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Nearly half of housebuilders are 'serial appealers'

Words: Huw Morris

Confidence in the planning system is plummeting amid a culture of 'planning by appeal', according to a poll of housebuilders.

A survey of 100 housebuilders by law firm Gowling WLG found almost half are “serial appealers”, bringing more than 30 per cent of rejected applications to appeal.

Three-quarters buy more land with pre-existing planning permission than they did 10 years ago. Almost four-fifths place speeding up planning decisions at the top of a wish list for regional devolution, urging mayors to unlock stalled sites in their areas.

The survey reveals almost two-thirds had appealed in the past 18 months.

Gowling WLG says this suggests housebuilders view the process of appealing as more efficient than resubmitting amended applications, with 40 per cent of rejections reversed on appeal.

“This volume of successful appeals is almost certainly caused by an absence in some areas of up-to-date local plans,” said Gowling WLG planning partner Vicky Fowler. “If authorities do not have an up-to-date local plan and are unable to demonstrate that at least five years’ worth of land has been allocated for local housing, then development on sites that could or should have been allocated to this need are very likely to succeed on appeal if initially rejected.”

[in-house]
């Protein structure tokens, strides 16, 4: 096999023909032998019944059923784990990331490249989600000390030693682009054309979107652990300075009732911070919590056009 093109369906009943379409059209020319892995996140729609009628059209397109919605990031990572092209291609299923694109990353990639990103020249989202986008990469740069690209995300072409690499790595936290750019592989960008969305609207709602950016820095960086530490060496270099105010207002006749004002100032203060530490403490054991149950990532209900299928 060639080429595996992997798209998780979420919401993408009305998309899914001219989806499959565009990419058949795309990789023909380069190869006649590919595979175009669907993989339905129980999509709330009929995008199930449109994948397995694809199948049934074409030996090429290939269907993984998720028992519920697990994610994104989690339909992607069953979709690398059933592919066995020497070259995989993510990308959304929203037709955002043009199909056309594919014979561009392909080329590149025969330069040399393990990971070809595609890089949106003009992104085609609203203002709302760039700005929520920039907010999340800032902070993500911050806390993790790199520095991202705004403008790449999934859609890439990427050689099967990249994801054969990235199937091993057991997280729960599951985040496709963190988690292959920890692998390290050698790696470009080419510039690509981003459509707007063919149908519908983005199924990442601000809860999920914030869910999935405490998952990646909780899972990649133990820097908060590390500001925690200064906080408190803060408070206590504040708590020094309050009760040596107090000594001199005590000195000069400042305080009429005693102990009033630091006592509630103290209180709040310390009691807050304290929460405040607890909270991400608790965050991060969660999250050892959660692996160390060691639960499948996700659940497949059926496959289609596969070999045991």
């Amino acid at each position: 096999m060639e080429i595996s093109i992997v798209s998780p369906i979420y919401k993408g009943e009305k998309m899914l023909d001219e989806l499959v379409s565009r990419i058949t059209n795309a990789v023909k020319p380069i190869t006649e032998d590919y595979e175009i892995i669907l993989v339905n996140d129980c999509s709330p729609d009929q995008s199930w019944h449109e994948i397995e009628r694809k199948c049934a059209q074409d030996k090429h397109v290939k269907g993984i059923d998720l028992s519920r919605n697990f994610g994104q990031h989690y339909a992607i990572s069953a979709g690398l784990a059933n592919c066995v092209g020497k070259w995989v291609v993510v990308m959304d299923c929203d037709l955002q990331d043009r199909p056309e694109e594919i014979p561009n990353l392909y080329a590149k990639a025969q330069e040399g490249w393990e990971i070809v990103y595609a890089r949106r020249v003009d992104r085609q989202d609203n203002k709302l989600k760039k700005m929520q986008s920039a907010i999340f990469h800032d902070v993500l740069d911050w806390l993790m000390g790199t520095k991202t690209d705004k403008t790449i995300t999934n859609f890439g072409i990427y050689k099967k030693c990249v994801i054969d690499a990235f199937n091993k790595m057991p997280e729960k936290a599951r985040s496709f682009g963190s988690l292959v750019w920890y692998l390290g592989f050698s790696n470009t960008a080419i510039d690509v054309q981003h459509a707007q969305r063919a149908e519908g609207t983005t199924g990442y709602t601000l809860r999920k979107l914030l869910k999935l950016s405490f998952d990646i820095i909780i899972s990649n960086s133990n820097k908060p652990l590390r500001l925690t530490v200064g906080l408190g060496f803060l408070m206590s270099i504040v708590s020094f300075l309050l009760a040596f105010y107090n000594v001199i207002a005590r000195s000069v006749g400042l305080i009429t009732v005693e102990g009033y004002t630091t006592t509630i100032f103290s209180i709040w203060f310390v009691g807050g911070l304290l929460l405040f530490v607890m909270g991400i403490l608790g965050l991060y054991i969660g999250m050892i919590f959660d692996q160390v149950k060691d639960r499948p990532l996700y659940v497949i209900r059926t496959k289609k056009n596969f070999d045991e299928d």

The Neighbourhood Planning Act 2017 requires planning authorities to set out policies addressing strategic land use priorities as well as identifying housing sites which will deliver at least a five-year housing supply.

If these plans have not been made by April 2018, then the secretary of state has the power to intervene and take the preparation of local plans out of the hands of a single authority or, as a last resort, start this work on behalf of the council. 

“Planning by appeal is frustratingly inefficient and evidence of a system that requires immediate change,” Fowler added. “While the introduction of measures to encourage local plans are a step in the right direction, this will increase the need for housebuilders to promote sites that they feel are suitable for development, consulting with councils directly to increase the chances of planning success.”

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